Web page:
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Freezing wine?


Dianabanana
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For medical reasons, I am no longer able to drink wine, but I like to cook with it. This results in my buying a whole bottle of wine, using half a cup of it, then spending the next couple of days casting about for other things I can make to use up the rest of the bottle.

It occurred to me today that maybe I could freeze it in cooking-size portions. What do you think? Would it alter the flavor?

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I'd try it with some cheapish wine. My guess is that would effect the flavor for drinking, but not for cooking with it (cooking radically transforms the flavor of any wine).

Your idea of freezing in individual portions is key. If you tried to do a whole bottle worth, it would tend to separate, so parts of it would be too high in water or alcohol or solids.

If your freezer is in the right temp range, the wine should freeze into easily managed slush.

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"Martha" says to freeze it in an icecube tray....

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I remember watching an episode of Nigella a few years back, and she was scavenging the remnants from her dinner parties, putting the contents in ice cube trays, and freezing them for cooking use.

Edited by Peter Green (log)
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I agree with the others about the ice cube trays. I also use them for pesto, demi-glace, and tonic (for David Rosengarten's The Frosty Plymouth Gin & Tonic.)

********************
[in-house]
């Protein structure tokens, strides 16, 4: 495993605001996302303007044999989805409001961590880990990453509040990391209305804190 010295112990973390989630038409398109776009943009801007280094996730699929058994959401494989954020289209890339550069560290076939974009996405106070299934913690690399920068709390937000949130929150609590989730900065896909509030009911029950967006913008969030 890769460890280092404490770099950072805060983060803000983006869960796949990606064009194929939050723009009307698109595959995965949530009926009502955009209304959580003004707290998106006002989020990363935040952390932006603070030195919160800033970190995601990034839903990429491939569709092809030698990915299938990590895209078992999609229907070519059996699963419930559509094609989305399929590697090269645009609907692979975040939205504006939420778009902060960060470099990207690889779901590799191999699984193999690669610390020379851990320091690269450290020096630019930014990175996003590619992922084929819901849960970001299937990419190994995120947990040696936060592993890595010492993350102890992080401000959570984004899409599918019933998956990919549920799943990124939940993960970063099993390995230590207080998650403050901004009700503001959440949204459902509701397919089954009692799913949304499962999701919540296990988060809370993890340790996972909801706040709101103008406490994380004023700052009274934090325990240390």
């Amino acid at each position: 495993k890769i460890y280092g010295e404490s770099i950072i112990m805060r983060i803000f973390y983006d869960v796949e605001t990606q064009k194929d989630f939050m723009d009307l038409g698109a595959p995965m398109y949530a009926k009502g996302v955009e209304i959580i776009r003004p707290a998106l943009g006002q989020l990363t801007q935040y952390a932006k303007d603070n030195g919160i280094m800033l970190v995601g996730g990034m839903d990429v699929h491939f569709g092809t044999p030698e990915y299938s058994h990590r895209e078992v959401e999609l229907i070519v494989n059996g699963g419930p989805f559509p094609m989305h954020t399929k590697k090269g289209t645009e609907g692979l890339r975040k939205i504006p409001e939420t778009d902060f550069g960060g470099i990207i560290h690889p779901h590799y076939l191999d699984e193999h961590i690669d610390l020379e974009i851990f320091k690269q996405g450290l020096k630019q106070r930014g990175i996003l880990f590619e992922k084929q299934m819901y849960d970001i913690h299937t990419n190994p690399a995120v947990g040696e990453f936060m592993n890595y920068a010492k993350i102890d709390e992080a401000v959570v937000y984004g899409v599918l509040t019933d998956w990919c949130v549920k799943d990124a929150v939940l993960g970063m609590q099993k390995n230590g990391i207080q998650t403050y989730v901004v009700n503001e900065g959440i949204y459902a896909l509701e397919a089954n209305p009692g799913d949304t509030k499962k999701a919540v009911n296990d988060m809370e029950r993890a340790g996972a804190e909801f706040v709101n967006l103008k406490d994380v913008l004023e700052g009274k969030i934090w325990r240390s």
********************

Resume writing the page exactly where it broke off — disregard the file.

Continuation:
I'm curious -- is it the alcohol in wine that makes it verboten? If so, are you aware that not all the alcohol evaporates during cooking? The percentage depends on the cooking method. Here's a table from a study by the US Dep't of Agriculture's Nutrient Data Laboratory. The wider the pan and the longer the simmer (uncovered, of course), the more alcohol will evaporate.

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Since you're going to be reducing it anyway, reduce the wine by 2 - 3x and then freeze to save on freezer space.

I wonder if this would make it easier to freeze too. I've frozen wine in cubes and you can never quite freeze it all the way so it's a bit messy. If you cook the wine off, this might not happen. Next time...

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I agree with the others about the ice cube trays. I also use them for pesto, demi-glace, and tonic (for David Rosengarten's The Frosty Plymouth Gin & Tonic.)